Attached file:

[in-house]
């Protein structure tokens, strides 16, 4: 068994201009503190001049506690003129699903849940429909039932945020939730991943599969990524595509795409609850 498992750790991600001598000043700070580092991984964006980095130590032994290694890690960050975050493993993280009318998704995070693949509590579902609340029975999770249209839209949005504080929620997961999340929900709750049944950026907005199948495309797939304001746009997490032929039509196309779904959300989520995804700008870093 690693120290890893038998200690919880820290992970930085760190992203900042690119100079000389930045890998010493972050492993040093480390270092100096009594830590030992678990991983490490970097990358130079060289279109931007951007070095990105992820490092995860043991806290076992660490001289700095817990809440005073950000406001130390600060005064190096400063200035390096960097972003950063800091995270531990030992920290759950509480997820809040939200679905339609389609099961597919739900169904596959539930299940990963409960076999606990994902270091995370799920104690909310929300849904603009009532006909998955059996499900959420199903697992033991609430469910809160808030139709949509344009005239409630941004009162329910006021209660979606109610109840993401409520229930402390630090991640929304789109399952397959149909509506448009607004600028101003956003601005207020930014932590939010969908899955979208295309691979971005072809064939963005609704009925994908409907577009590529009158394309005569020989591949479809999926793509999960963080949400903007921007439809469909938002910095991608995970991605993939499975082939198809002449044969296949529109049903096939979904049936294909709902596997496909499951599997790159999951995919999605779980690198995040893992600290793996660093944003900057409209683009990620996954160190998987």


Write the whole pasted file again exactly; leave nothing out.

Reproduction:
[in-house]
């Protein structure tokens, strides 16, 4: 068994201009503190001049506690003129699903849940429909039932945020939730991943599969990524595509795409609850 498992750790991600001598000043700070580092991984964006980095130590032994290694890690960050975050493993993280009318998704995070693949509590579902609340029975999770249209839209949005504080929620997961999340929900709750049944950026907005199948495309797939304001746009997490032929039509196309779904959300989520995804700008870093 690693120290890893038998200690919880820290992970930085760190992203900042690119100079000389930045890998010493972050492993040093480390270092100096009594830590030992678990991983490490970097990358130079060289279109931007951007070095990105992820490092995860043991806290076992660490001289700095817990809440005073950000406001130390600060005064190096400063200035390096960097972003950063800091995270531990030992920290759950509480997820809040939200679905339609389609099961597919739900169904596959539930299940990963409960076999606990994902270091995370799920104690909310929300849904603009009532006909998955059996499900959420199903697992033991609430469910809160808030139709949509344009005239409630941004009162329910006021209660979606109610109840993401409520229930402390630090991640929304789109399952397959149909509506448009607004600028101003956003601005207020930014932590939010969908899955979208295309691979971005072809064939963005609704009925994908409907577009590529009158394309005569020989591949479809999926793509999960963080949400903007921007439809469909938002910095991608995970991605993939499975082939198809002449044969296949529109049903096939979904049936294909709902596997496909499951599997790159999951995919999605779980690198995040893992600290793996660093944003900057409209683009990620996954160190998987």